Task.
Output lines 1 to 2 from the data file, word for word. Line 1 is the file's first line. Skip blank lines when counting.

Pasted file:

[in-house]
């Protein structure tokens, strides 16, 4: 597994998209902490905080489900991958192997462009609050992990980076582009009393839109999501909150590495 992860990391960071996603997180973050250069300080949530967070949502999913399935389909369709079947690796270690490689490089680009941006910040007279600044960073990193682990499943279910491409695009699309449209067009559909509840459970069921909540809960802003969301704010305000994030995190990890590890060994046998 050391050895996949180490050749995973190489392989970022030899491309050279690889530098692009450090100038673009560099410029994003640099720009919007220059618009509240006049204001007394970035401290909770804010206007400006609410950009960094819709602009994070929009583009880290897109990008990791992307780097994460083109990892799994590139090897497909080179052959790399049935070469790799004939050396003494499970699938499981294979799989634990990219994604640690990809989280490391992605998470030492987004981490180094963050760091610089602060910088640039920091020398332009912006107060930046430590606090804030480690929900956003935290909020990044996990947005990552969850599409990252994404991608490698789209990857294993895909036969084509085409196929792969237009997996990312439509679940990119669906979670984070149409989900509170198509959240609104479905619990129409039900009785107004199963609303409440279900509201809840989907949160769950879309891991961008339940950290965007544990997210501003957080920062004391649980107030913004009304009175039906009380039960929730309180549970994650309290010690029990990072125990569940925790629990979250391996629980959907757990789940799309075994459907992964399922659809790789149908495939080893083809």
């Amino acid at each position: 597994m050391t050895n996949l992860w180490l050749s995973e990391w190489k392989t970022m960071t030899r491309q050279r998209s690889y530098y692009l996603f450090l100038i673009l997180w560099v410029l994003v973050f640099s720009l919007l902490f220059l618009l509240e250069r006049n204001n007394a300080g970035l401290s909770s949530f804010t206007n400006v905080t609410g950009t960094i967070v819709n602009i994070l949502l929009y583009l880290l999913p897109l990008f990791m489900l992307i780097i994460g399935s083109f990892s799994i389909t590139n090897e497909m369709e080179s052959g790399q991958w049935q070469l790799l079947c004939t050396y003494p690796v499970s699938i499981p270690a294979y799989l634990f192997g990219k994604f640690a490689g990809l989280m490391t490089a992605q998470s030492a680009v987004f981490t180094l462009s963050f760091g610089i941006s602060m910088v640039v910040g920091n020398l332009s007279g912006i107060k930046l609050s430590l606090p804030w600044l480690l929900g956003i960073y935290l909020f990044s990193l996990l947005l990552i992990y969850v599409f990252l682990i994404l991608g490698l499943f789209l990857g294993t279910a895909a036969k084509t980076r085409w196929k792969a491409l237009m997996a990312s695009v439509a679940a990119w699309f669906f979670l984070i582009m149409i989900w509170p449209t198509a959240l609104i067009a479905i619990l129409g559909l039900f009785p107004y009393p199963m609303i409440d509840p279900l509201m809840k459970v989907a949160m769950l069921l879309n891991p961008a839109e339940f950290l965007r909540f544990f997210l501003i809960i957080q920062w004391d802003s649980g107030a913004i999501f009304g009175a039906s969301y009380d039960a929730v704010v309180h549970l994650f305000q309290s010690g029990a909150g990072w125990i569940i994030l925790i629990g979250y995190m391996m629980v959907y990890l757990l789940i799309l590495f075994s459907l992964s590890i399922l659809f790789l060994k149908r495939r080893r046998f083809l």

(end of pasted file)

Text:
[in-house]
């Protein structure tokens, strides 16, 4: 597994998209902490905080489900991958192997462009609050992990980076582009009393839109999501909150590495 992860990391960071996603997180973050250069300080949530967070949502999913399935389909369709079947690796270690490689490089680009941006910040007279600044960073990193682990499943279910491409695009699309449209067009559909509840459970069921909540809960802003969301704010305000994030995190990890590890060994046998 050391050895996949180490050749995973190489392989970022030899491309050279690889530098692009450090100038673009560099410029994003640099720009919007220059618009509240006049204001007394970035401290909770804010206007400006609410950009960094819709602009994070929009583009880290897109990008990791992307780097994460083109990892799994590139090897497909080179052959790399049935070469790799004939050396003494499970699938499981294979799989634990990219994604640690990809989280490391992605998470030492987004981490180094963050760091610089602060910088640039920091020398332009912006107060930046430590606090804030480690929900956003935290909020990044996990947005990552969850599409990252994404991608490698789209990857294993895909036969084509085409196929792969237009997996990312439509679940990119669906979670984070149409989900509170198509959240609104479905619990129409039900009785107004199963609303409440279900509201809840989907949160769950879309891991961008339940950290965007544990997210501003957080920062004391649980107030913004009304009175039906009380039960929730309180549970994650309290010690029990990072125990569940925790629990979250391996629980959907757990789940799309075994459907992964399922659809790789149908495939080893083809």